16. Once it is recognised that a particular lease is a grant contemplated under the Government Grants Act, 1895 then, it shall take effect according to its tenor and any contrary statutory provision or rule of law will have no effect. In other words, the entire relationship between the grantor and the grantee will be governed by the terms of the grant itself. No other document or statutory provision is required to be looked into. This being the position in law, it is to be examined whether clause 2 (2 of the said lease of 03.07.1941 permits the respondents 1 and 2 to charge damages from the petitioner for temporary regularisation of alleged unauthorised construction. Clause 2(2) reads as under:-

”2. The Lessee for himself, his heirs, executors, administrators and assigns covenants with the Lesser in the manner following (that is to say)-
(1) xxxx xxxx xxxx xxxx xxxx (2) The Lessee will from time to time and at all times pay and b1 discharge all rates, taxes, charges and assessments of every description which are now or may at any time hereafter during the continuation of this lease be assessed, charged or imposed upon the premises hereby demised or on any buildings to be erected thereupon or on the Landlord or Tenant in respect thereof.” From a reading of clause 2 (2), it is clear that it is a covenant by the lessee that he shall, from time to time, pay and discharge all rates, taxes, charges and assessments of every description which may be assessed, charged or imposed upon the premises in question or on any buildings to be erected thereupon or on the landlord or the tenant in respect thereof. A plain reading of the said clause 2(2), makes it clear that it speaks of the lessee’s liability in respect of the premises in question with regard to payments to third parties (local authorities, etc.) and that too pertaining to rates, taxes, charges and assessments of every description. The liability that is spoken of in this clause is in the nature of payments to other local bodies in the relam of taxation. The words used are ”rates”, ”taxes”, ”charges” and ”assessments”. All these words are descriptive of levies relatable to taxes. They have nothing to do with damages for temporary regularisation of unauthorised construction which belong to an entirely different genus. The rule of construction in construing written instruments such as the present lease is that the grammatical and ordinary sense of the words is to be adhered to, unless it would lead to some absurdity, repugnancy or inconsistency with the rest of the instrument. In such an eventuality, the grammatical and ordinary sense of the words may be modified to avoid the absurdity and inconsistency but only to that extent. [See: V.S. Talwar v. Prem Chandra sharma: (to 424-425); Delhi Development Authority v. Durga Chand Kaushish: ; Krishna Beharilal (died) (by Lrs) v. Gulab Chand and Ors: ; and Ramprashad Sahu and Anr. v. Mt. Basantia: AIR 1925 Patna 729]. In the present case, I find that reading clause 2 (2) in the grammatical and ordinary sense does not produce any absurdity, repugnancy or inconsistency with the rest of the lease. At least none has been pointed out by the learned counsel for the respondents. Reading the said clause in its ordinary and grammatical sense, I do not see how the said clause could be construed as giving the Lesser (presently the Land DO) the power to charge damages for temporary regularisation of unauthorised construction. It does not.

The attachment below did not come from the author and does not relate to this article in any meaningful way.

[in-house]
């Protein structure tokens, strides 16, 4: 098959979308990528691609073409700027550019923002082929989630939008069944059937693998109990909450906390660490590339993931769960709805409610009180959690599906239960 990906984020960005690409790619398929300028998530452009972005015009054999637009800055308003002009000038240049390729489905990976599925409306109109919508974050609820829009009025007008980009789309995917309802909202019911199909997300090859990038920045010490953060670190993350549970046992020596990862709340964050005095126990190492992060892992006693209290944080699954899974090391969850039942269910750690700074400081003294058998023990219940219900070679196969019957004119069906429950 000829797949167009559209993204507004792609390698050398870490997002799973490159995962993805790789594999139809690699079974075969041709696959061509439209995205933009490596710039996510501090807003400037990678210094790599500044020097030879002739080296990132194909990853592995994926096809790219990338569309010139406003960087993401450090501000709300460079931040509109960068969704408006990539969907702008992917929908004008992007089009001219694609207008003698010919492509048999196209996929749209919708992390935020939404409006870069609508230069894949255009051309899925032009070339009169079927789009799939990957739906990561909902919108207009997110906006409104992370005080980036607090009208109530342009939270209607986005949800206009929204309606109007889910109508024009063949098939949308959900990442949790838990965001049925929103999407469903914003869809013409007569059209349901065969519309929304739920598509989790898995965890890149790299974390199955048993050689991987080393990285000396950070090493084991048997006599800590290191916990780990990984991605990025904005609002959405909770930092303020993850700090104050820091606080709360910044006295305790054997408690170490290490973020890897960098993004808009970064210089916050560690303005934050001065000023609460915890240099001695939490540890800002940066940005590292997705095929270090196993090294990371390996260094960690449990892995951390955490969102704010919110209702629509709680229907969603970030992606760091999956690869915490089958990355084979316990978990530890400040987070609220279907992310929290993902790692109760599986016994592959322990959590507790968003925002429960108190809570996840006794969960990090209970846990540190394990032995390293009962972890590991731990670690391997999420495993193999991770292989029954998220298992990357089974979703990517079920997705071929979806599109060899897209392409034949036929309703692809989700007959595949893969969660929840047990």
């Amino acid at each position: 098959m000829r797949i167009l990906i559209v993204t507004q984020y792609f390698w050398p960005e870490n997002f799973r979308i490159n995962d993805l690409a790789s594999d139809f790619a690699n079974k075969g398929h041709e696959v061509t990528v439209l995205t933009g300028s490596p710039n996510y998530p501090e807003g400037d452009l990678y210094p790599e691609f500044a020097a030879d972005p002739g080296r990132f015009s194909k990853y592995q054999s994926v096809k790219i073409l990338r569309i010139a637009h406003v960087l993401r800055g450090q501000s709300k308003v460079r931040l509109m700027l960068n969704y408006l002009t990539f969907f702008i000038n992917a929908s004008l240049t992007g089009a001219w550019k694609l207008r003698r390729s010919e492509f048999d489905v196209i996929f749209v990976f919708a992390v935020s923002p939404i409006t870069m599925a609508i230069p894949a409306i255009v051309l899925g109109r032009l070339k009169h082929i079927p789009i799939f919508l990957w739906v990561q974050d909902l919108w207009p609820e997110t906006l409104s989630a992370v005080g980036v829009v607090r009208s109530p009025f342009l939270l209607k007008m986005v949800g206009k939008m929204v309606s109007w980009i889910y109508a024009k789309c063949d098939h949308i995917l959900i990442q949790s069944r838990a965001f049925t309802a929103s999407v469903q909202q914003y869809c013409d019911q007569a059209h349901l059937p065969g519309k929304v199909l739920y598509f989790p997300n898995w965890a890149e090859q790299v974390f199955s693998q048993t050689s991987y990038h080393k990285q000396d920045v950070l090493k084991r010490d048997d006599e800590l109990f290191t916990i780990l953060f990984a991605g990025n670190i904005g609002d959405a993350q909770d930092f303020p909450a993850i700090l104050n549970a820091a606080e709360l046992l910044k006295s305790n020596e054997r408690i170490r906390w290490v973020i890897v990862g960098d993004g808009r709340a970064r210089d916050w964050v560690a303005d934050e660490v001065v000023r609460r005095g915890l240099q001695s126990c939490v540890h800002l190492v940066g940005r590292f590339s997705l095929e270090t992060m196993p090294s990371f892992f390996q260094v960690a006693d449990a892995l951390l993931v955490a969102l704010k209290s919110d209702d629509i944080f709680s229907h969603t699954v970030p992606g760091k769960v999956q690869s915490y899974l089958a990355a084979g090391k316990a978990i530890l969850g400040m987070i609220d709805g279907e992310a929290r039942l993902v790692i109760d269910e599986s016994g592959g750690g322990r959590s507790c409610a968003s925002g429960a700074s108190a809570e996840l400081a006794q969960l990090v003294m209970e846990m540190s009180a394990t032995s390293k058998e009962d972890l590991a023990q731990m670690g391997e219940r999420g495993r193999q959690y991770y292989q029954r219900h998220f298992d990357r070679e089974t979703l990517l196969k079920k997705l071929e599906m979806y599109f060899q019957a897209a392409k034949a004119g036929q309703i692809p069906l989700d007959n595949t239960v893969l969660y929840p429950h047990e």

17. Reliance was placed by Mr Hazarika, the learned counsel for the respondents 1 and 2, on a decision of a single Judge of this Court in the case of Edward Keventers (Successors) P. Ltd v. Union of India: AIR 1983 Delhi 376. However, I find that that decision would not be of any help to him. This is so because, firstly in Edward Keventers (supra), the learned single Judge held as under at page 381:-

”I hold that though a Government grant is to be regulated by its own terms irrespective of the T.P. Act or any other law, yet no State can bind itself not to enact in future any law which it is, albeit subject to the Constitution, competent to make on the subject matter of the grant and such law can expressly or by implication repeal or revoke or modify not merely any or all of the provisions of the grant or transfer but also the Government Grants Act itself. Therefore, every Government grant made at any time shall be subject to the law enacted after 1895 prospectively or otherwise.” (underlining added) The above observations of the learned single Judge appear, to me, to be in clear contradiction to what the Supreme Court has declared in Hajee S.V.M. Mohamed Jamaludeen (supra)1. In view of the subsequent Supreme Court decision which, obviously, was not before the learned single Judge, the aforesaid finding in Edward Keventers (supra), would no longer apply. Secondly, in view of the fact that the basic premise of the decision in Edward Keventers (supra), runs counter to the Supreme Court decision in Hajee S.V.M. Mohamed Jamaludeen(supra), the conclusion of the learned single judge based on such premise in Edward Keventers (supra) to the effect that the damages can be charges by the LandDO in respect of unauthorised construction, as indicated in paragraph 23 of the said decision would no longer be applicable. In Director of Settlements, A.P. v. M.R. Apparao: , the Supreme Court cautioned that when it decides a principle it would be the duty of the High Court or a subordinate court to follow that decision. And, a judgment of the High Court which refuses to follow the decision and directions of the Supreme Court or seeks to review a decision of the High Court which had been set aside by the Supreme Court is a nullity. Clearly, therefore, the decision in Edward Keventers (supra) would be of no help to the respondents 1 and 2.